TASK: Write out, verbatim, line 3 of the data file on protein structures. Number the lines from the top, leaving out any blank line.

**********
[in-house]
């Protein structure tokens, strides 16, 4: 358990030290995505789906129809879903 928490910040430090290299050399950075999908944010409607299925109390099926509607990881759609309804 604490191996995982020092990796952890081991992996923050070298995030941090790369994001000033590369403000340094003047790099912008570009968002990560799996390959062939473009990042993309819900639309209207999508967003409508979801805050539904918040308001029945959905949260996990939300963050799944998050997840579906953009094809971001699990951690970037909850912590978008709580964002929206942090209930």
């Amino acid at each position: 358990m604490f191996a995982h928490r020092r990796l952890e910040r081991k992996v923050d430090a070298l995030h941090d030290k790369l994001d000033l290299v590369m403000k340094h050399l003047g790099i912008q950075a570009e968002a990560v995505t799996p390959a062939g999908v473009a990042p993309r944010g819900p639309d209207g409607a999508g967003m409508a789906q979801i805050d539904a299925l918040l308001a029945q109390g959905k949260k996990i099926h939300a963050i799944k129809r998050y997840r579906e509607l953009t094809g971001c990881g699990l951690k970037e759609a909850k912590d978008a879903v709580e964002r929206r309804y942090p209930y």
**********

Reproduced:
């Amino acid at each position: 358990m604490f191996a995982h928490r020092r990796l952890e910040r081991k992996v923050d430090a070298l995030h941090d030290k790369l994001d000033l290299v590369m403000k340094h050399l003047g790099i912008q950075a570009e968002a990560v995505t799996p390959a062939g999908v473009a990042p993309r944010g819900p639309d209207g409607a999508g967003m409508a789906q979801i805050d539904a299925l918040l308001a029945q109390g959905k949260k996990i099926h939300a963050i799944k129809r998050y997840r579906e509607l953009t094809g971001c990881g699990l951690k970037e759609a909850k912590d978008a879903v709580e964002r929206r309804y942090p209930y």